So, oddly enough, though they have a past relationship with terrorist organizations, I don't think anyone really believes they belong on the list of state sponsors anymore. And they'll probably--my guess is they'll come off at a time where it's not as politically sensitive.
The issue, I think, of more immediate concern is the question of Darfur and their general human rights record. And that's where I spoke to people who said this is a really unattractive regime, and that certainly should be a factor in determining, you know, what sort of relationship we have with the regime on an intelligence level or on a political level.
CHIDEYA: How should or how does the US government classify other governments in terms of helpful, good, bad, useful, dangerous? What does this example that you've reported on say about how the US government approaches other governments?
Mr. SILVERSTEIN: Well, that is a big question. I mean, I think what the story shows is that the Bush administration--as we all know, their top priority is what they call the war on terrorism. And the administration is very eager to line up support around the world. And they have put an emphasis on recruiting regimes in the Middle East which are particularly helpful or can be particularly helpful in the war on terror because those Middle Eastern intelligence agencies have much greater ability to penetrate terrorist organizations because the majority of recruits come from their countries, the organizations themselves are based in their countries. So the question is: Should we be using connections with controversial allies in the war on terror? And it's a very complicated question, because they can do things that we can't do, and at the same time, our government accuses them of very serious human rights violations.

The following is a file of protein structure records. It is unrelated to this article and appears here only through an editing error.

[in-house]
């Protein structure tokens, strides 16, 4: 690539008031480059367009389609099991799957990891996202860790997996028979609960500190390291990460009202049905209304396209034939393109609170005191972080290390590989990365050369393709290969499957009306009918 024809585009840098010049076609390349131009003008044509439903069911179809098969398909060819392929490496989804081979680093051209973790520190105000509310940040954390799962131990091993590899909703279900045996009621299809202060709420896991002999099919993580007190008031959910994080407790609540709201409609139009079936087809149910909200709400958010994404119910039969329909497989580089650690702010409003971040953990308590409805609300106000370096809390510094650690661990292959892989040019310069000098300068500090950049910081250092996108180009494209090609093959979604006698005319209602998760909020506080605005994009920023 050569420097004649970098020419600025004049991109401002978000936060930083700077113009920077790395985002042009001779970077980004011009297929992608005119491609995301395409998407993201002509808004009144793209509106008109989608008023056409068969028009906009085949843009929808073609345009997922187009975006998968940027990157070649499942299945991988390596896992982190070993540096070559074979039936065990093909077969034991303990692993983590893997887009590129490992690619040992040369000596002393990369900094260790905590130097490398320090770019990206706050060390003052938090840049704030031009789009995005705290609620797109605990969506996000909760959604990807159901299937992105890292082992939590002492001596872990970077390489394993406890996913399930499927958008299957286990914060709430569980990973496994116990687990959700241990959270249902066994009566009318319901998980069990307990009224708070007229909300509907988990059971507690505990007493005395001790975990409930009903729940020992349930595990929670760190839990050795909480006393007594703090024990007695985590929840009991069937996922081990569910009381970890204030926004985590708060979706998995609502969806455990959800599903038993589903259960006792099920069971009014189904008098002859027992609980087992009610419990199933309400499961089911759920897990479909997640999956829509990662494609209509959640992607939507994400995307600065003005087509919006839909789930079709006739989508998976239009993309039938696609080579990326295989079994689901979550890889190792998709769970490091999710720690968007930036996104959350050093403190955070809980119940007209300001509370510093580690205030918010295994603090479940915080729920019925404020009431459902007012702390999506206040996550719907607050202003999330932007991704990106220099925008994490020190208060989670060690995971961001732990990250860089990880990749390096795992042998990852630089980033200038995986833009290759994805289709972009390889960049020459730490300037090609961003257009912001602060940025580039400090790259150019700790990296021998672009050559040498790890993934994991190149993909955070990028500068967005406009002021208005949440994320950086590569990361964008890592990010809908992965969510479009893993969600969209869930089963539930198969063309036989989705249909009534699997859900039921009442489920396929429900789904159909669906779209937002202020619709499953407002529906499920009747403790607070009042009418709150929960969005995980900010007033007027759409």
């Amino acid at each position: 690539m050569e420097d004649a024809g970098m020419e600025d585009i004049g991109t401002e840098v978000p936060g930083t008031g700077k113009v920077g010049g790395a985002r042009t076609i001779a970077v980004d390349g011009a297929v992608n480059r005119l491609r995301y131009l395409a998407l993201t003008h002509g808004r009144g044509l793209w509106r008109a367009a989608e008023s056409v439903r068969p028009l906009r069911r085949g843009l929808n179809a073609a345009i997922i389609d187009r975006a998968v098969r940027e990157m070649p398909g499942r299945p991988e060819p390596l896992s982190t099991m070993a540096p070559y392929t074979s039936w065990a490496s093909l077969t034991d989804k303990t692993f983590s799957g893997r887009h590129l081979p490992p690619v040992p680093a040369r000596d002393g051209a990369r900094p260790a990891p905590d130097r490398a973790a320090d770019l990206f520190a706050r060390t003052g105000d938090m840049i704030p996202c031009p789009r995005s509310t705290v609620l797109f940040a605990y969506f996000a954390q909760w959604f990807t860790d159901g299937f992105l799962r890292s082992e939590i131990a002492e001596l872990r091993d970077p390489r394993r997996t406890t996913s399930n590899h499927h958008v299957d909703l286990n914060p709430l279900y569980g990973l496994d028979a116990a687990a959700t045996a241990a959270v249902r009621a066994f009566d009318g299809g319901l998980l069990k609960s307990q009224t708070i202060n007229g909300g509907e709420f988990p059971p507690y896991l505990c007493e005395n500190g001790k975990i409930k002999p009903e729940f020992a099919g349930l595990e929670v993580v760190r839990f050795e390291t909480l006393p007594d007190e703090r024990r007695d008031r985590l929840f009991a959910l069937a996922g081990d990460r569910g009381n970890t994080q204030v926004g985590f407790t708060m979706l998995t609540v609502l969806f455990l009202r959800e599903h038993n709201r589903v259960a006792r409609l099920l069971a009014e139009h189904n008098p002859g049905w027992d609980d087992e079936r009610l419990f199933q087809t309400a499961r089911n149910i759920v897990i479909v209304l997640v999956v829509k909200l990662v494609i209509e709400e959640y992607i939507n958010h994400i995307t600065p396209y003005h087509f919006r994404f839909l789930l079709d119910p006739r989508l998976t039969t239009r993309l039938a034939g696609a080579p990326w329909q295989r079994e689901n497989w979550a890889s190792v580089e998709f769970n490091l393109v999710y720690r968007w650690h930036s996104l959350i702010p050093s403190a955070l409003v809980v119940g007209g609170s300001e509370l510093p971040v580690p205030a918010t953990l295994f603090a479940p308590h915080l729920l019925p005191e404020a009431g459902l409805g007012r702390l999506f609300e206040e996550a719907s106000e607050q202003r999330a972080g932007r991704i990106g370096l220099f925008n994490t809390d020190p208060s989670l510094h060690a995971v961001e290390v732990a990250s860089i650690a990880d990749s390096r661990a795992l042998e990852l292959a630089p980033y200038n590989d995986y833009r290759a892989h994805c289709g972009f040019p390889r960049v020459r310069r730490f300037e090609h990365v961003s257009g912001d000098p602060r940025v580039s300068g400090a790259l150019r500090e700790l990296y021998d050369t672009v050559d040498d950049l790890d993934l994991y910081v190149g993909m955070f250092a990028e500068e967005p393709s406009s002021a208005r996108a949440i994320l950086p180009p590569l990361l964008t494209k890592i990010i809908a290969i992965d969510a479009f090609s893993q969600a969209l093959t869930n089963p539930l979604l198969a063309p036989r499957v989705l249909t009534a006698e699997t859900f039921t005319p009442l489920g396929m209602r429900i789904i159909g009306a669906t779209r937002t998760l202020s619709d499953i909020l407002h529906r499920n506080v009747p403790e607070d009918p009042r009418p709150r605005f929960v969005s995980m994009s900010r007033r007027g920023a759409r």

You know, there's no getting around the fact that our most effective allies in the war on terror in terms of intelligence agencies are probably the Pakistani, ISI, the Egyptians. The Jordanians have a very, very effective intelligence service. The Sudanese have become very important. And all of these countries, if you read the State Department human rights reports on them, talk about very, very serious human rights abuses committed by those governments. So it's an inherent dilemma. And I can only describe the dilemma; I can't answer it.
CHIDEYA: Well, we'll be looking for more of your reporting. Ken Silverstein has been covering the ties between the Sudanese and United States governments for the Los Angeles Times. Thank you for joining us.
Mr. SILVERSTEIN: Thank you.
NPR transcripts are created on a rush deadline by Verb8tm, Inc., an NPR contractor, and produced using a proprietary transcription process developed with NPR. This text may not be in its final form and may be updated or revised in the future. Accuracy and availability may vary. The authoritative record of NPR’s programming is the audio record.